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Publication numberUS5863260 A
Publication typeGrant
Application numberUS 08/873,098
Publication dateJan 26, 1999
Filing dateJun 11, 1997
Priority dateJul 14, 1995
Fee statusPaid
Publication number08873098, 873098, US 5863260 A, US 5863260A, US-A-5863260, US5863260 A, US5863260A
InventorsJoseph H. Butler, Jr., Michael W. Hedrick, Michael R. McCaskey
Original AssigneeButler, Jr.; Joseph H., Hedrick; Michael W., Mccaskey; Michael R.
Export CitationBiBTeX, EndNote, RefMan
External Links: USPTO, USPTO Assignment, Espacenet
Device-coupled assembly and device used therewith
US 5863260 A
Abstract
A device-coupled golf club 80 includes a club head 64 which is assembled with a shaft 22 by use of a coupling device 40. Club head 64 is formed with a hosel 68 which is formed with a bore 70 having threads 76 formed in an upper portion thereof and a floor 74 at the base thereof. Coupling device 40 is formed with a body 41 having a bore 42 formed axially therethrough. A flange 44 is formed radially outwardly from one end of the body 41 and is formed with threads 50 from the flange toward the opposite axial end of the body. A ferrule 56 is located on shaft 22 and a tip end 30 of the shaft is inserted into bore 42 of body 41 and secured there by an epoxy glue 82. An exterior surface of body 41 is formed with threads 50 which engage threads 76 formed within bore 70 of hosel 68 to removably secure device 40 with head 64 whereby shaft 22 is assembled with the head 64 to form club 80.
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Claims(14)
What is claimed is:
1. A golf club assembly, which comprises:
a shaft having a tip end formed along a tip axis with a prescribed configuration,
a club head formed with a bore having an outboard insert end and an inboard floor end between which the bore extends;
a coupler formed with an opening extending inward from a tip-insert end thereof to an internal opposite end thereof and with a configuration complementary to the prescribed configuration of the shaft tip end for receipt of the tip end therein to form a shaft/coupler subassembly;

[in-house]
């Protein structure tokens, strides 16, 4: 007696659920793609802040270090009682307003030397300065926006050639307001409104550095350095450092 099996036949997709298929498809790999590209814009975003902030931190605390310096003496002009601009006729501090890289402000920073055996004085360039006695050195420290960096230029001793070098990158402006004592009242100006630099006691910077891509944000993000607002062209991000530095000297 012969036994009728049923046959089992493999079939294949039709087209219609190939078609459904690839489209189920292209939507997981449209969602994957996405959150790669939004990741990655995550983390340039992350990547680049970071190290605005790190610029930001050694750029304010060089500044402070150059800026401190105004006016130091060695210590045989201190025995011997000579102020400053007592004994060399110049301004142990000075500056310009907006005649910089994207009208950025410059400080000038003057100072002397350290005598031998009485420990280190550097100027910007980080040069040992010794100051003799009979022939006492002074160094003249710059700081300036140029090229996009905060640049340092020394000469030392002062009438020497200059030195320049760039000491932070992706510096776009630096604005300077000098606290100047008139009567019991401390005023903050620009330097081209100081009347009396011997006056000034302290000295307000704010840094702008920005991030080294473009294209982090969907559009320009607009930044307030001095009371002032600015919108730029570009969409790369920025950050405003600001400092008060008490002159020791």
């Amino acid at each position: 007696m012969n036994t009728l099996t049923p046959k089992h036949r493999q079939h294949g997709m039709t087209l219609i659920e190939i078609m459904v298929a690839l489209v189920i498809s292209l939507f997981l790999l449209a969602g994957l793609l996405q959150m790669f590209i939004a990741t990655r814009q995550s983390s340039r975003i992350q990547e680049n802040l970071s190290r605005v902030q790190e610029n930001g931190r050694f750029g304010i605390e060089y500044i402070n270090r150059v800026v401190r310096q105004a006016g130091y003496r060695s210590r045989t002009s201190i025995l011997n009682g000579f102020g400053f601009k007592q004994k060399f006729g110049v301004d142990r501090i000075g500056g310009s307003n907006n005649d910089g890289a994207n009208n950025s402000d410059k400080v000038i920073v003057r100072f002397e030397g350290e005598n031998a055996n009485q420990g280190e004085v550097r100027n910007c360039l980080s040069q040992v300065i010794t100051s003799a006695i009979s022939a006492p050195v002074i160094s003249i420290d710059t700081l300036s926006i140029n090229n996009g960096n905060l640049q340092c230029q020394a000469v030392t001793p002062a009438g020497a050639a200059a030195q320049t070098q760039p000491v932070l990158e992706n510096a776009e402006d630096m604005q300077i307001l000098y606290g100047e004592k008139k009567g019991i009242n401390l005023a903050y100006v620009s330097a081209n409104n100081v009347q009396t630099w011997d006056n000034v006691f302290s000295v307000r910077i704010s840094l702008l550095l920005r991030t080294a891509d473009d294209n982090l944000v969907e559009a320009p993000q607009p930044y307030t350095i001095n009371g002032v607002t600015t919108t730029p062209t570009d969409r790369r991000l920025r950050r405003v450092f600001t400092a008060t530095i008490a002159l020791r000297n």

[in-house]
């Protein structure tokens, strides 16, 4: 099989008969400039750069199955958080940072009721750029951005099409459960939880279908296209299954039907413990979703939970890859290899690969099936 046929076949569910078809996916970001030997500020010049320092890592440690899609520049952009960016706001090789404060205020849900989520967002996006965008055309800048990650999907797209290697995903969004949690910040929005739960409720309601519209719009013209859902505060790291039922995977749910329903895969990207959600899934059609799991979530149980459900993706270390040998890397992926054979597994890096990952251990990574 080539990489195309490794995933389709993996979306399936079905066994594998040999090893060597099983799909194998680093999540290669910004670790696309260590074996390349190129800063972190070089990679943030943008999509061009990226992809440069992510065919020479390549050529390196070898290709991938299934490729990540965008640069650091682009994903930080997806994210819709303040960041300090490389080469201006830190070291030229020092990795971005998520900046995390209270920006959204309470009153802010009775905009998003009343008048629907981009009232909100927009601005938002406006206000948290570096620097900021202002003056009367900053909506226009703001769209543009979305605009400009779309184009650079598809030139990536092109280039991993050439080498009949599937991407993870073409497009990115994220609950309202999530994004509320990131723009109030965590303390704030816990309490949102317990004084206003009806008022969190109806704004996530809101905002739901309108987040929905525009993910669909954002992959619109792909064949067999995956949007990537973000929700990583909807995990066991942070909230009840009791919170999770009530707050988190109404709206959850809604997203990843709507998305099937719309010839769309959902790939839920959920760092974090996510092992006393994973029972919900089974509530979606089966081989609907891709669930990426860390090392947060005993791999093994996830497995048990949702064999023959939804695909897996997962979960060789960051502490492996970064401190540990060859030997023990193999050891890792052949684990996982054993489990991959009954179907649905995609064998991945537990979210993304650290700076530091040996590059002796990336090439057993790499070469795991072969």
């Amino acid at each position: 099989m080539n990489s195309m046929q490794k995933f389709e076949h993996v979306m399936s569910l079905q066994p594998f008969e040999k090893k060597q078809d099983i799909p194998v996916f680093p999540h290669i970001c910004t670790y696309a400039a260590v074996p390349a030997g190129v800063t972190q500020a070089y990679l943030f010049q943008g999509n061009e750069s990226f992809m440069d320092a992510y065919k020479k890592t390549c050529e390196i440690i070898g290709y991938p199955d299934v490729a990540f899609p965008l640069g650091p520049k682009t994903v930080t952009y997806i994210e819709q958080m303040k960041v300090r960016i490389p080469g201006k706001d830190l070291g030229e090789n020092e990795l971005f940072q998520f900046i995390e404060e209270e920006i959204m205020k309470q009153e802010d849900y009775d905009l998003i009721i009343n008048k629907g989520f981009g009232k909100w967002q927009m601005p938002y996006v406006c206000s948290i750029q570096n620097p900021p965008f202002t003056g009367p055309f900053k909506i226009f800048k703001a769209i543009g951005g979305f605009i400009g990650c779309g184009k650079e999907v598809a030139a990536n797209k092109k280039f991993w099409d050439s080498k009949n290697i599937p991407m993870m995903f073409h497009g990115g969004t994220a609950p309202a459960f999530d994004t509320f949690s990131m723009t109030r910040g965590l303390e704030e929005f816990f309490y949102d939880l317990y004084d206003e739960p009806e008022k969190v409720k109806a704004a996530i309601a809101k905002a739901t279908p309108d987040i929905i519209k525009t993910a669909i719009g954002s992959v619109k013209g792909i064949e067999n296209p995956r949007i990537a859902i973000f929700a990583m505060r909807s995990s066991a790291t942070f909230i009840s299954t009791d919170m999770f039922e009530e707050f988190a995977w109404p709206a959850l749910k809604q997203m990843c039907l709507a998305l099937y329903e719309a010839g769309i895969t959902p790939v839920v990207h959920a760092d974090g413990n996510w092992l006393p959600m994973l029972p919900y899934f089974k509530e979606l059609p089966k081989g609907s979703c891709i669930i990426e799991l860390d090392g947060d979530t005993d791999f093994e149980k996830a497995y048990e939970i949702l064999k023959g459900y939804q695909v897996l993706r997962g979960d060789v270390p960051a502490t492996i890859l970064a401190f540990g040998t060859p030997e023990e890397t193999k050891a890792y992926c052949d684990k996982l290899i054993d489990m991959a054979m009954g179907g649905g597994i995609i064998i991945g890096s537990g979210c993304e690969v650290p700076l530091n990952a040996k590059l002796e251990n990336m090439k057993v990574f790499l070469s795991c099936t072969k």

means for securing the tip end of the shaft within the opening of the coupler;
the coupler formed with an external surface which extends from the tip-insert end thereof to an external opposite end thereof;
a first section of the external surface of the coupler extending between the tip-insert end to a coupler intermediate portion thereof and formed with a coupler fastening structure;
a second section of the external surface of the coupler extending between the coupler intermediate portion to the external opposite end thereof and formed with a prescribed surface structure dissimilar from the coupler fastening structure;
the bore of the club head being formed with a first section which extends from the shaft-insert end to a bore intermediate portion thereof and which is formed with a head fastening structure complementary to the coupler fastening structure;
the bore of the club head being formed with a second section which extends from the bore intermediate portion to the inboard floor end thereof and which is formed with a structure and size complementary to, and for receipt therein of, the prescribed surface structure of the second section of the external surface of the coupler; and
the coupler fastening structure and the head fastening structure being of the type which facilitates selective assembly and disassembly of the club head with the shaft/coupler subassembly.
2. The golf club assembly as set forth in claim 1, which further comprises:
the coupler and the bore of the club head each being formed with a prescribed axial length to allow the external opposite end of the coupler to seat on the inboard floor end of the bore when the coupler is assembled with the club head.
3. The golf club assembly as set forth in claim 2, which further comprises:
the opening of the coupler being formed from the insert end through the internal opposite end thereof to allow the tip end of the shaft to be positioned adjacent the inboard floor end of the bore of the club head.
4. The golf club assembly as set forth in claim 1, which further comprises:
a lateral surface formed on the club head laterally and outwardly in a plane including the outboard insert end of the bore; and